- Open Access
FDG-PET/CT of sarcoidosis and sarcoid reactions following antineoplastic treatment
SpringerPlus volume 2, Article number: 113 (2013)
Sarcoidosis or sarcoid reactions, which appear as FDG-avid lesions in oncologic patients, need to be differentiated from disseminated malignancies. We aimed to promote awareness of development of sarcoidosis or sarcoid reactions after antineoplastic therapy to avoid diagnostic errors with FDG-PET/CT findings and assess the utility of FDG-PET/CT for follow-up. We retrospectively reviewed radiological reports of FDG-PET/CT scans performed between January 2009 and December 2011. Among oncologic patients with more than 2 FDG-PET/CT scans, those with nearly symmetrical increases in FDG uptake in the hilar or mediastinal lymph nodes were identified, and those with known sarcoidosis, concurrent diagnoses of sarcoidosis with malignancy, or histopathologically proven malignancies were excluded. Then, only those cases were selected for which sarcoidosis or sarcoid reactions were diagnosed. Four of 376 oncologic cases met the criteria. At 9 months to 6 years after antineoplastic therapy, abnormal FDG uptakes were observed in the hilar, mediastinal, abdominal, pelvic, and inguinal nodes, and/or spleen and lung parenchyma with SUVmax up to 17.7. On the basis of these findings, 1 patient received anticancer chemotherapy because of tumor recurrence suspicion. A gradual decrease in FDG uptake was observed on subsequent PET/CT scans. Sarcoidosis or sarcoid reactions should be considered in differential diagnosis of oncologic patients who have developed FDG-avid lesions any time after antineoplastic therapy. FDG-PET/CT can be used for follow-up in nondiagnostic situations to detect decreases in FDG uptake due to presence of sarcoidal granulomas.
Sarcoidosis is a multisystem granulomatous disease of unknown origin that is characterized by the presence of noncaseating granulomas in affected tissues. Sarcoidal granulomas can involve any organ, but in most cases, intrathoracic lymph-node swelling, pulmonary involvement, and ocular or skin involvement are observed (Iannuzzi et al.,2007). Although the relationship between sarcoidosis and malignancies is controversial, hematological malignancies and solid tumors develop in sarcoidosis patients and sarcoidosis develops in oncologic patients (Cohen and Kurzrock,2007; Pavic et al.,2008). In oncologic patients, sarcoid reactions (or sarcoid-like reactions), which refer to the development of noncaseating granulomas in patients who do not fulfill the criteria for systemic sarcoidosis, have been observed. Sarcoid reactions occur most commonly in the lymph nodes draining a malignant tumor, but they have also been observed in the stroma, the organ of tumor origin, and distant tissues (Brincker,1986). The development of sarcoidosis or sarcoid reactions in oncologic patients has been observed after antineoplastic treatment with biologic modifiers such as interferon and interleukin-2, with single or combinations of chemotherapy agents (Cohen and Kurzrock,2007; Pavic et al.,2008), or even after surgery without chemotherapy (Kennedy et al.,2008).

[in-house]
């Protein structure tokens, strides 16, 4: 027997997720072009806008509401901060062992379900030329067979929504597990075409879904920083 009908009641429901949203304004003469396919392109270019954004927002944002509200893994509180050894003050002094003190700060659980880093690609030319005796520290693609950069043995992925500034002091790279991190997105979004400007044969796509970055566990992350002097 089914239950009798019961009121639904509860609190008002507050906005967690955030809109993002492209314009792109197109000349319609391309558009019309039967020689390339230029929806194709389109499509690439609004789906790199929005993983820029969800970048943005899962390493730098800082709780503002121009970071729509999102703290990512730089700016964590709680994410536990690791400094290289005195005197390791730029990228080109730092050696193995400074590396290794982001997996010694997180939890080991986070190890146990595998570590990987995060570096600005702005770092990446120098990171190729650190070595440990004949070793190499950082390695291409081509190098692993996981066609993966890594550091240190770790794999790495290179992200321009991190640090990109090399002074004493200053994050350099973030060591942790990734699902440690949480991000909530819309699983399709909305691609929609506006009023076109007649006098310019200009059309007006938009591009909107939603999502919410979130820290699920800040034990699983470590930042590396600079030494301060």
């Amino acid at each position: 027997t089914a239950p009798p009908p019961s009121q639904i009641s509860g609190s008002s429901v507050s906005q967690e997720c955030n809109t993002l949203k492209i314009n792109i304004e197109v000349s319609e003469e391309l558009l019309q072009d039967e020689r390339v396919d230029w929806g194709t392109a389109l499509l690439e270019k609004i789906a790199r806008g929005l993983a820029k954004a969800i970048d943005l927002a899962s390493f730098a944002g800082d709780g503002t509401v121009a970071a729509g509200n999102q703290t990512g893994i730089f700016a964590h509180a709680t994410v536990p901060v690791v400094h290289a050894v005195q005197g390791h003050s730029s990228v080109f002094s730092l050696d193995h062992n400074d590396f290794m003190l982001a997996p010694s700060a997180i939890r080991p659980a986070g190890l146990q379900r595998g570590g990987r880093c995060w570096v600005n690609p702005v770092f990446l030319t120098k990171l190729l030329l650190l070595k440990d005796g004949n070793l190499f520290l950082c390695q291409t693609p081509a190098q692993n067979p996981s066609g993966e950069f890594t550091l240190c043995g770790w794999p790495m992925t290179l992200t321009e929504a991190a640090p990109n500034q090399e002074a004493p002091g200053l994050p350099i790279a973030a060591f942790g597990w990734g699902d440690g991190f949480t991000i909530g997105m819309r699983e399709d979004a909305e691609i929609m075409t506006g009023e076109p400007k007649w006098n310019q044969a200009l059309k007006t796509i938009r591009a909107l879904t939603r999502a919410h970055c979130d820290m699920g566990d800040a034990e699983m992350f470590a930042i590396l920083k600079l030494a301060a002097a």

Positron emission tomography (PET) and PET/computed tomography (CT) with 2-deoxy-2-[F-18]fluoro-D-glucose (FDG) have been widely used in the management of malignancy based on the increased use of glucose by malignant cells. The use of FDG-PET/CT for staging, assessing the response to therapy, and diagnosing the recurrence of malignancy is, however, hampered by active inflammation and granulation tissues, which are also known to accumulate FDG (Shreve et al.,1999). Active sarcoidosis shows high FDG uptake and, therefore, can be a pitfall for the diagnosis of malignancies in one respect, but repeated FDG-PET can be used for the assessment of the activity of sarcoidosis and its response to therapy (Teirstein et al.,2007; Braun et al.,2008).
With the increasing use of FDG-PET/CT, a number of studies have described that the development of sarcoidosis or sarcoid reactions results in FDG uptake that needs to be differentiated from disseminated malignancies in patients with a history of treatment for malignancies, within a few months to more than 10 years after the diagnosis of the malignancy (Chowdhury et al.,2009; Hunt et al.,2009).
We aimed to promote awareness about the development of sarcoidosis or sarcoid reactions after antineoplastic therapy in order to avoid diagnostic errors with FDG-PET/CT findings and assess the utility of FDG-PET/CT for follow-up in this situation. Therefore, we describe FDG-PET/CT findings and the time course around the detection of FDG-avid lesions in patients with sarcoidosis or sarcoid reactions that developed after antineoplastic therapy.